This paper was published by Latin American Policy last year, co-authored by my ex-student Carlos Schönerwald Silva. From the abstract:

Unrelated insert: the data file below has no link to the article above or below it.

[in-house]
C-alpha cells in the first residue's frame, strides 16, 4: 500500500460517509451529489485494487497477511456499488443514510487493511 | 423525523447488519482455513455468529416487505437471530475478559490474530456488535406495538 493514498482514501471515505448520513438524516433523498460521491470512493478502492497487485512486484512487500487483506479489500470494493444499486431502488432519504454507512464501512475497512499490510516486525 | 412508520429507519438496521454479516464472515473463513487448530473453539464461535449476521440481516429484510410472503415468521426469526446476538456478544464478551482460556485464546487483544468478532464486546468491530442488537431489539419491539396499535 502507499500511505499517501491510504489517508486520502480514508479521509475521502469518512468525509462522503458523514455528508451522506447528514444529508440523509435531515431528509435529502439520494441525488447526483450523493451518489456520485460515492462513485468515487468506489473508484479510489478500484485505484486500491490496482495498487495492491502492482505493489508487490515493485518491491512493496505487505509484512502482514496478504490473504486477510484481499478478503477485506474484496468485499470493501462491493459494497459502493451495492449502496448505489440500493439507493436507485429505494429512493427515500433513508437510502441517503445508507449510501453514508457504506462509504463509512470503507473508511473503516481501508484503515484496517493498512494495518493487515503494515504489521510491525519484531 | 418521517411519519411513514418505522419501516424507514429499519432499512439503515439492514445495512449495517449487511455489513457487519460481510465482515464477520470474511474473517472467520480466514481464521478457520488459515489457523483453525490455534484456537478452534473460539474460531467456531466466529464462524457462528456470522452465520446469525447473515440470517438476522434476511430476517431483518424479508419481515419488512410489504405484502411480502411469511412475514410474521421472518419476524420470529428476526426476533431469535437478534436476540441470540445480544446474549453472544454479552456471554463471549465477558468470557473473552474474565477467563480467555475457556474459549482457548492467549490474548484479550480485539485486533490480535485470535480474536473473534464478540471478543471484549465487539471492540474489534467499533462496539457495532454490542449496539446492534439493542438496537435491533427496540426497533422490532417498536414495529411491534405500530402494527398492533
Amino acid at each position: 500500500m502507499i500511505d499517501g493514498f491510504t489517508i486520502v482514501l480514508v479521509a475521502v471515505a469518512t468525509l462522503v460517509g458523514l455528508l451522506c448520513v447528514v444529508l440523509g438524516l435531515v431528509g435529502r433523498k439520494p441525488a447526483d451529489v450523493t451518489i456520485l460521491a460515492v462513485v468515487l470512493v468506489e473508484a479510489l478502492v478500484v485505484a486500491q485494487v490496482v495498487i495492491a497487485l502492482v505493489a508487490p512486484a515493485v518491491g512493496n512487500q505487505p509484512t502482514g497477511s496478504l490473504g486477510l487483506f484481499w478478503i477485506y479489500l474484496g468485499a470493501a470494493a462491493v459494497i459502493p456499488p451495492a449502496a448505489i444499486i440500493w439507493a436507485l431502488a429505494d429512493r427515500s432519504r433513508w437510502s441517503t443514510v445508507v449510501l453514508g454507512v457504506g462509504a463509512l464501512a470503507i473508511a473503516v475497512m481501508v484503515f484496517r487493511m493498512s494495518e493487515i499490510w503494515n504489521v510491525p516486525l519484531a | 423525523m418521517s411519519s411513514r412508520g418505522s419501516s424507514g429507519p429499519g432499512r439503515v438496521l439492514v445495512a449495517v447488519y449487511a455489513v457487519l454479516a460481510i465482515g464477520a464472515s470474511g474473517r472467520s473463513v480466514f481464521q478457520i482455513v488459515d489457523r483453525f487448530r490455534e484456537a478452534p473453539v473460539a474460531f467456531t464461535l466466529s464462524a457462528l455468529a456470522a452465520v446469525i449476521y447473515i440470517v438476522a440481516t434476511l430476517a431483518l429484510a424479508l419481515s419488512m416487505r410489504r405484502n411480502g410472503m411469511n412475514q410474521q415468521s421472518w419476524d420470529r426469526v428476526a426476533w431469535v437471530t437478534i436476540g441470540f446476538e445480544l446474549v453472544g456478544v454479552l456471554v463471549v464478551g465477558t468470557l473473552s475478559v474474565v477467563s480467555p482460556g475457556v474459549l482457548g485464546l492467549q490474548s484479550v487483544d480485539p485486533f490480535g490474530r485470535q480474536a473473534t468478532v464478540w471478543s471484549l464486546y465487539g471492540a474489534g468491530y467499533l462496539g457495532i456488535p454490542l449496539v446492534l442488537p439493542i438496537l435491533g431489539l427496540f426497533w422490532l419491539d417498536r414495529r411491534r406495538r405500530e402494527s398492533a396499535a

Several political and academic circles have considered microfinance to be an important tool to promote economic development and the reduction of poverty. It became a worldwide phenomenon, and the practice disseminated in many developing countries such as Brazil. Even as many authors sing the praises of microfinance—in particular the success in developing countries—the actual experience has fallen short. The goal in this article is to provide a critical analysis of the recent practices of microfinance in Brazil. The article also presents the general characteristics of microcredit in Brazil within the context of the broader development strategy pursued, in particular since stabilization and the inception of neoliberal policies in the mid-1990s. It is argued that microfinance plays an insidious role, making market-friendly solutions for social problems more acceptable.Read full paper here.